Surgery for esophageal cancer

Surgery is often used to treat esophageal cancer. The type of surgery you have depends mainly on the size, stage and location of the tumour. When planning surgery, your healthcare team will also consider other factors, such as your overall heath, your age, and whether or not you have had other surgery for esophageal cancer.

Surgery may be done for different reasons. You may have surgery to:

  • completely remove the tumour
  • remove as much of the tumour as possible before other treatments
  • reduce pain, ease symptoms or treat blockages caused by the tumour (called palliative surgery)

Evaluation for surgery

Before surgery is offered as a treatment for esophageal cancer, your healthcare team must decide if the cancer can be removed and if you are healthy enough to have surgery.

Diagnostic tests are used to find out the size of the tumour, if the cancer has spread, where it has spread, and whether or not it can be removed with surgery.

Resectable means that a tumour can be removed with surgery. Stage 0, 1, 2 and some stage 3 cancers are usually resectable. Sometimes during surgery it's found that an esophageal cancer can't be removed because it has spread into other organs.

Unresectable means that a tumour can't be removed. Stage 4 esophageal tumours and stage 3 tumours that have spread into the nearby structures and organs are unresectable.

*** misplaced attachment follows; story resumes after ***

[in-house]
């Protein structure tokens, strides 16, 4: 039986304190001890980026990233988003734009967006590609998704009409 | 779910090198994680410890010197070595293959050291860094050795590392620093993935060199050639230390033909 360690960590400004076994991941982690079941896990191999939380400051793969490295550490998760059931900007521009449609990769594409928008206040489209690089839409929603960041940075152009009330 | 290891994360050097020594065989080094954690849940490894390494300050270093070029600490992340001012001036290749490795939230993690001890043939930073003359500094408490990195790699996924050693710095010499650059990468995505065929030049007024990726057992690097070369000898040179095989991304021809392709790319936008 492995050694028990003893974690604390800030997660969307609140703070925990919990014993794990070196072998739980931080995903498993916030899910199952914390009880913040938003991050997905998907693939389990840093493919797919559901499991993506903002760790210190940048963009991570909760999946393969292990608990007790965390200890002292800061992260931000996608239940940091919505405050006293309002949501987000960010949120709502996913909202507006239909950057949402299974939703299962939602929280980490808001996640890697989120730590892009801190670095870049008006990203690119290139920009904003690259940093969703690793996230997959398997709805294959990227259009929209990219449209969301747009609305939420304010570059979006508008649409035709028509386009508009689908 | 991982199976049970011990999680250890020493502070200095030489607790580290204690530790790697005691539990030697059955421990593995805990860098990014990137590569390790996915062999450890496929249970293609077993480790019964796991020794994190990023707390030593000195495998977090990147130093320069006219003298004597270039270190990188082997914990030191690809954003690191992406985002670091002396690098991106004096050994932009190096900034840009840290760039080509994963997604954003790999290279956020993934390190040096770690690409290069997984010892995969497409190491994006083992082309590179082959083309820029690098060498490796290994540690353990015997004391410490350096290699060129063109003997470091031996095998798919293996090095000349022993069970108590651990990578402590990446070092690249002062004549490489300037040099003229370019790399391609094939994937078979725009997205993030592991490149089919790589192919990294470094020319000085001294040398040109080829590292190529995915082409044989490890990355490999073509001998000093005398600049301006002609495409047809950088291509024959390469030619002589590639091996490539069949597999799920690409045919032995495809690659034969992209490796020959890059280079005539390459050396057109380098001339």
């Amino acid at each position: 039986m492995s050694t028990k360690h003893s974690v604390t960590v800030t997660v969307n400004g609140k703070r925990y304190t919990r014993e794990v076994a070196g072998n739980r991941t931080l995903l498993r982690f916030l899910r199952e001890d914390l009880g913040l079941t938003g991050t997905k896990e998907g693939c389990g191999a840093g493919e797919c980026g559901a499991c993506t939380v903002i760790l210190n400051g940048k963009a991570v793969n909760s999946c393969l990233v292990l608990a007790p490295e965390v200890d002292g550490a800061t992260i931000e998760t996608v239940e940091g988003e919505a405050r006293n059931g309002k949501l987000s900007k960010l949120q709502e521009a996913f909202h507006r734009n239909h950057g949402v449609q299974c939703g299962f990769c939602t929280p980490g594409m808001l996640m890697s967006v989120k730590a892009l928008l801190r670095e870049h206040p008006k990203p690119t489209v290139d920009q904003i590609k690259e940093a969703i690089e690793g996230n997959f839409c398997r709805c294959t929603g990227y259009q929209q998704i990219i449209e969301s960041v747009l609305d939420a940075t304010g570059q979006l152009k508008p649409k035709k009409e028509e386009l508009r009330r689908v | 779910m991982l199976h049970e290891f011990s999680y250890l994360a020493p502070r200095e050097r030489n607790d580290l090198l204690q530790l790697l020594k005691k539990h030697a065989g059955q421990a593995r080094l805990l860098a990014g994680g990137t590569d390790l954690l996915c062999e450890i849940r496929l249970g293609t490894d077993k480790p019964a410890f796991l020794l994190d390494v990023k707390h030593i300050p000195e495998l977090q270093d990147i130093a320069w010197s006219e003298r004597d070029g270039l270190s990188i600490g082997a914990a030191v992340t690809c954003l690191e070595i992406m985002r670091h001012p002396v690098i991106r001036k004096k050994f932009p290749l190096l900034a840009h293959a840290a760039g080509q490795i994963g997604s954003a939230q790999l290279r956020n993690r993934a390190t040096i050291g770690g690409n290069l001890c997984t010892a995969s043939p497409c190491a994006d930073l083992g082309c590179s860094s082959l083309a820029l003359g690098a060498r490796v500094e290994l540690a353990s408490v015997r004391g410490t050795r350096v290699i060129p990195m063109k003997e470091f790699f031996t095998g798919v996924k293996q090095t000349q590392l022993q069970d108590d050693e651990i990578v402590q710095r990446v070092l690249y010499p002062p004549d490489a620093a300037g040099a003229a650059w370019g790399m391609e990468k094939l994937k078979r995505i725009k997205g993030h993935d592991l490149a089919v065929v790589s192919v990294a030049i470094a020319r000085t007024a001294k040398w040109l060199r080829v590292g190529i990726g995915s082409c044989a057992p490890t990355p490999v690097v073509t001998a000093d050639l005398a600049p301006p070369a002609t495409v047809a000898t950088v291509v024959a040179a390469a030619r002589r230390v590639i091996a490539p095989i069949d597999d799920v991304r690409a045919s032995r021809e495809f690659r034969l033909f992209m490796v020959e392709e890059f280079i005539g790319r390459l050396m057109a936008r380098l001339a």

Inoperable means that you are not well enough to have surgery for esophageal cancer. Your healthcare team will talk to you about other treatment options.

You may also have an echocardiogram or an electrocardiogram (ECG) to look at how well your heart is working, and pulmonary function tests to check how well your lungs are working.

Getting ready for surgery

Surgery for esophageal cancer is a difficult operation that can be hard to recover from. You need to be as healthy as possible before you have surgery.

People diagnosed with esophageal cancer often have difficulty eating. Your healthcare team will check your weight and how well you have been eating. You may need nutritional supplements, a feeding tube or intravenous feeding for a few days before and after surgery to gain weight and improve your nutrition and health. You may also need antibiotics to prevent or treat infections if poor nutrition has weakened your immune system. You may be referred to a dietitian to help you with your diet before and after surgery.